Through the grape vine he had heard that Lt Col Dolnick was flying to Santa Maria on CAP 450MB, a Cessna 206, and there was an extra seat. Lt Col Dolnick informed me he was leaving Friday morning and the flight would only take 1.5 hours. Wow! When you travel as much as I do and someone says you can stay home a few extra hours and enjoy your holiday, it sure makes your day.
Friday morning at O’ Dark hundred I met up with Major Dana Kirsch at Squadron 10 in Palo Alto. Our pilot Lt Col Dolnick arrived and soon we were airborne to Santa Maria. Shortly after takeoff I was amazed to see how close the Monterey Bay is to the Bay Area. It appears so far away when driving by car but by plane it’s right there!
On the way down the coast, I took a few pictures of Santa Cruz, Moss Landing, and Monterey out in the distance. Another thing that amazed me was seeing Camp Roberts (Camp Bob) and how vast it is. It made me think we should be using this base for training opportunities more often. Now what amazed everyone onboard was our unusually fast 152 knot cruising speed in the 206.
After the short flight, we landed and I began my day. The conference offered many topics and as the squadron’s Director of Communication, my main goal was to find out as much as I could about the Wing Communication program. Friday was the Advanced Communications User Training (ACUT) instructor course. Ah yes, another four hours of ACUT love. This makes a total of four ACUT classes under my belt. The best thing about being at the conference was meeting people from all over the Wing as well as catching up with others I’ve met at previous CAP events.
The theme for Friday evening was the 40’s. Some folks dressed up in their 40’s era uniforms and outfits, but you were still accepted if you dressed in the current era. The food was pretty much O-Club buffet grub but it was really really delicious. There were a couple of legs of cow, dinner rolls, chips /salsa/guacamole, and even salmon. Then it was over to the bar. I would continue but as the saying goes: “What goes TDY stays TDY” (Temporary Duty: TDY).
Saturday activities started with a general assembly meeting. Capt Noel Luneau and I decided to make a little adjustment to the seating arrangement by removing a chair which gave us Senior Members a little more room for our larger tail surfaces if you will. The Region, Wing, and Group commanders were lined up at the front of the stage. At first I thought it was strange because I had never seen any thing quite like it on active duty but then I realized how great it was to associate names with faces finally and receive briefings from across the wing as well as Headquarters CAP.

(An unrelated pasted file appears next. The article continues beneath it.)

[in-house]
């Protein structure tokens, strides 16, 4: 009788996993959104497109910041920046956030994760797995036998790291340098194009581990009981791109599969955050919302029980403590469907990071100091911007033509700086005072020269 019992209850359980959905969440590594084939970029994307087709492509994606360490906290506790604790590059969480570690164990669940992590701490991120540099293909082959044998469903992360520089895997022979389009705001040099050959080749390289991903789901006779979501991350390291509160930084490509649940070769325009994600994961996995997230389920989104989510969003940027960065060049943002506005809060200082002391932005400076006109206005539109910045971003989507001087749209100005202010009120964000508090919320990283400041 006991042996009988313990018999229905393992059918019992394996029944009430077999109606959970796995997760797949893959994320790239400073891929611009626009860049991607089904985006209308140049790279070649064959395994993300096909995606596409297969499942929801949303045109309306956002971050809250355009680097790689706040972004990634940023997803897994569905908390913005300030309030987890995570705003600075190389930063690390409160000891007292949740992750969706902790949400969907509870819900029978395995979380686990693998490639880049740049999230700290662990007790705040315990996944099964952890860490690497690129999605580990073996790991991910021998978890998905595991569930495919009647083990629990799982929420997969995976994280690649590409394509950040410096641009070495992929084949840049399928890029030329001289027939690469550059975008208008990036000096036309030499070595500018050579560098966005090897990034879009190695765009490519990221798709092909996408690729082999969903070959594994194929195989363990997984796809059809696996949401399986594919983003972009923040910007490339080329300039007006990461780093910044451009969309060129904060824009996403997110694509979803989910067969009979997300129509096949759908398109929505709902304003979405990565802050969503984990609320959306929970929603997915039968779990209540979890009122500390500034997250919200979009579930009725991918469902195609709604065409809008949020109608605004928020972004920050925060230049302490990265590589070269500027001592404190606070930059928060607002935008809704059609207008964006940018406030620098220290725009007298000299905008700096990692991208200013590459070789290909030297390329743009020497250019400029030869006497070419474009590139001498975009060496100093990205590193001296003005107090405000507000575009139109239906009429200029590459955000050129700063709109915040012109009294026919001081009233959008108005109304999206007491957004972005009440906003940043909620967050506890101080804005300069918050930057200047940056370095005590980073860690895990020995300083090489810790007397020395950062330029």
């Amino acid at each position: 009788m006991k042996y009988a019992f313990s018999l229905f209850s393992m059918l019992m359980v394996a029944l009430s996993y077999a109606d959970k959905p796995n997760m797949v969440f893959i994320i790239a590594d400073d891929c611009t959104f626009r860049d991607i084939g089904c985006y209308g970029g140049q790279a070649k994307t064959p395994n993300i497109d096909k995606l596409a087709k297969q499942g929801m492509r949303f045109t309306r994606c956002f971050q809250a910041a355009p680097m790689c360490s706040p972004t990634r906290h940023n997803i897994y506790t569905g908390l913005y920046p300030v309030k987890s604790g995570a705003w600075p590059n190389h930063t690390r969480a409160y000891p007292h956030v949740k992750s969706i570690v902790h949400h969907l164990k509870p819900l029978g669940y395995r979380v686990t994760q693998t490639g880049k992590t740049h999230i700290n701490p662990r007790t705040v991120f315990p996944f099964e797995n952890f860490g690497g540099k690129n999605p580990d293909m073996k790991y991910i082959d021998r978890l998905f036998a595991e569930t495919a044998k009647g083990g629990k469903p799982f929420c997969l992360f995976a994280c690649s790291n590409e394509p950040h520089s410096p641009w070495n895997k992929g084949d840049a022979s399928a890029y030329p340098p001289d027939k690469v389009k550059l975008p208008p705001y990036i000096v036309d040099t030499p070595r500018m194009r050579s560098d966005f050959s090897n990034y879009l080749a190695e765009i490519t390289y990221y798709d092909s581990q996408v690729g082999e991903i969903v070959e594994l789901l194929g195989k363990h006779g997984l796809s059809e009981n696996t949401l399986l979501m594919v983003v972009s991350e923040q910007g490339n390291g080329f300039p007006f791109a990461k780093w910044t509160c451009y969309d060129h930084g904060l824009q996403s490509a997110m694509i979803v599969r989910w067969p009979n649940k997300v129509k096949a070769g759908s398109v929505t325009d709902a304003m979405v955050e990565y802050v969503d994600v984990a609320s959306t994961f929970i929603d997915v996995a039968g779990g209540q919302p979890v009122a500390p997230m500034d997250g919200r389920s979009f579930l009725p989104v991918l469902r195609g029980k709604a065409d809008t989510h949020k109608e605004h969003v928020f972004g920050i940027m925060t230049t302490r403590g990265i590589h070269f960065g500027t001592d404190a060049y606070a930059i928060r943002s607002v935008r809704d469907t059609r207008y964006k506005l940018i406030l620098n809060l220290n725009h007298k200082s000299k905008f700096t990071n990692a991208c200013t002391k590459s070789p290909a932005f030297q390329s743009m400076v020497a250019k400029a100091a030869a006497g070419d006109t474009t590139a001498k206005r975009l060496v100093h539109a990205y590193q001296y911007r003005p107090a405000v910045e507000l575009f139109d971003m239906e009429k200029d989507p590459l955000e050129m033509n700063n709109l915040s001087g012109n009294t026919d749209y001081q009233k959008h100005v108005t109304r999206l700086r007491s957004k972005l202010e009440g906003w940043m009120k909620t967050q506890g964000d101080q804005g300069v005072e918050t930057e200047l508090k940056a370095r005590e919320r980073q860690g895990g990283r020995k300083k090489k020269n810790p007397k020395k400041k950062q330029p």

Afterwards I attended three communication’s meetings and a Ground Search and Rescue (GSAR) meeting. We were given a communications update, reviewed radio frequency channel plans, and discussed future net communication training. Yes, there was a lot of discussion focused on communications and all questions were happily answered by the instructors.
The GSAR meeting was very good too. There I learned the true reason for the push to have ground team members wear orange vests. Apparently, it is easier for CALEMA and the Sheriffs Deputies to see the orange vests and accept you as a SAR member rather than the BDU’s. I don’t agree with it but I understand the reasoning.
Saturday evening, I met up with Lt David Dunham for the awards dinner, at which our Squadron was nominated for Best Senior Squadron. Although we didn’t win I felt it was great to be in the running. The Master of Ceremonies was very funny and kept us laughing all night. The one thing I found refreshing and different from my active duty experiences was the speakers and recipients. Everyone said what they need to say and sat down. I didn’t feel the need to bring in the “Wrap Up” sign from Chappelle Show.
Come Sunday morning I was burned out with meetings, so I decided to go for a walk. I walked and walked till I finally ended up at the Santa Maria Museum of Flight. The museum includes a beautiful wooden hangar built for the movie, “The Rocketeer”. I fell in love with the hangar. I felt like I was transported back to the early era of aviation. For the most part the museum covered civil aviation with maybe a third covering military aviation.
At noon, it was time to meet up with my crew for the flight home. Capt Luneau arrived and we took pictures during the preflight. There was talk of flying back together but Noel was not in a hurry to depart with us. Some 45 minutes later I found out why when he passed us by in his 182 RG like we were standing still.
Overall, the conference was a great experience and I am looking forward to the next one here in Oakland, from 26-28 August 2011.
Images courtesy of Capt Demetrius Wren and Capt Noel Luneau.